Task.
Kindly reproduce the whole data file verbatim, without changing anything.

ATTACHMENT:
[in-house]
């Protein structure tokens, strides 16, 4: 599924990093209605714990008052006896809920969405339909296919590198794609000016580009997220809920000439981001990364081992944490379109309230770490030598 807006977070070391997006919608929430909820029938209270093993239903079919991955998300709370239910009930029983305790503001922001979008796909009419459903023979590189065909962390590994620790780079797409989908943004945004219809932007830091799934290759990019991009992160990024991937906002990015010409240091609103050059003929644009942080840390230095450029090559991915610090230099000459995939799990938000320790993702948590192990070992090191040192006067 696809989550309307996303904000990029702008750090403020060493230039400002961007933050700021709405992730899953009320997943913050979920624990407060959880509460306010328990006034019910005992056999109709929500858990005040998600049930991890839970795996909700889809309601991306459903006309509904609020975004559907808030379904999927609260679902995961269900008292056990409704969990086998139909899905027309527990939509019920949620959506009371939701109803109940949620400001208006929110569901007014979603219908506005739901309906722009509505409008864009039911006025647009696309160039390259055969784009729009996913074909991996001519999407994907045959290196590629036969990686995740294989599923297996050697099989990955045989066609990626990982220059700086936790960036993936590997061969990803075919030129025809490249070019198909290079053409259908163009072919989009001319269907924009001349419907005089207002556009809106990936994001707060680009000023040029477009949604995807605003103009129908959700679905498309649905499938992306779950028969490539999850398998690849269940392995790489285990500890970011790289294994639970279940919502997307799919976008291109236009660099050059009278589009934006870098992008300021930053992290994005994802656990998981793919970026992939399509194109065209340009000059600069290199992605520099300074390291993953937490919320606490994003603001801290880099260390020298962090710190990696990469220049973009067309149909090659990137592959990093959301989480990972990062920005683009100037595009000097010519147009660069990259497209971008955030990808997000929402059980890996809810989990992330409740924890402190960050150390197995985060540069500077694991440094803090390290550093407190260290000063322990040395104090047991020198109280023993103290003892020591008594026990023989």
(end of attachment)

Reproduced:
[in-house]
């Protein structure tokens, strides 16, 4: 599924990093209605714990008052006896809920969405339909296919590198794609000016580009997220809920000439981001990364081992944490379109309230770490030598 807006977070070391997006919608929430909820029938209270093993239903079919991955998300709370239910009930029983305790503001922001979008796909009419459903023979590189065909962390590994620790780079797409989908943004945004219809932007830091799934290759990019991009992160990024991937906002990015010409240091609103050059003929644009942080840390230095450029090559991915610090230099000459995939799990938000320790993702948590192990070992090191040192006067 696809989550309307996303904000990029702008750090403020060493230039400002961007933050700021709405992730899953009320997943913050979920624990407060959880509460306010328990006034019910005992056999109709929500858990005040998600049930991890839970795996909700889809309601991306459903006309509904609020975004559907808030379904999927609260679902995961269900008292056990409704969990086998139909899905027309527990939509019920949620959506009371939701109803109940949620400001208006929110569901007014979603219908506005739901309906722009509505409008864009039911006025647009696309160039390259055969784009729009996913074909991996001519999407994907045959290196590629036969990686995740294989599923297996050697099989990955045989066609990626990982220059700086936790960036993936590997061969990803075919030129025809490249070019198909290079053409259908163009072919989009001319269907924009001349419907005089207002556009809106990936994001707060680009000023040029477009949604995807605003103009129908959700679905498309649905499938992306779950028969490539999850398998690849269940392995790489285990500890970011790289294994639970279940919502997307799919976008291109236009660099050059009278589009934006870098992008300021930053992290994005994802656990998981793919970026992939399509194109065209340009000059600069290199992605520099300074390291993953937490919320606490994003603001801290880099260390020298962090710190990696990469220049973009067309149909090659990137592959990093959301989480990972990062920005683009100037595009000097010519147009660069990259497209971008955030990808997000929402059980890996809810989990992330409740924890402190960050150390197995985060540069500077694991440094803090390290550093407190260290000063322990040395104090047991020198109280023993103290003892020591008594026990023989």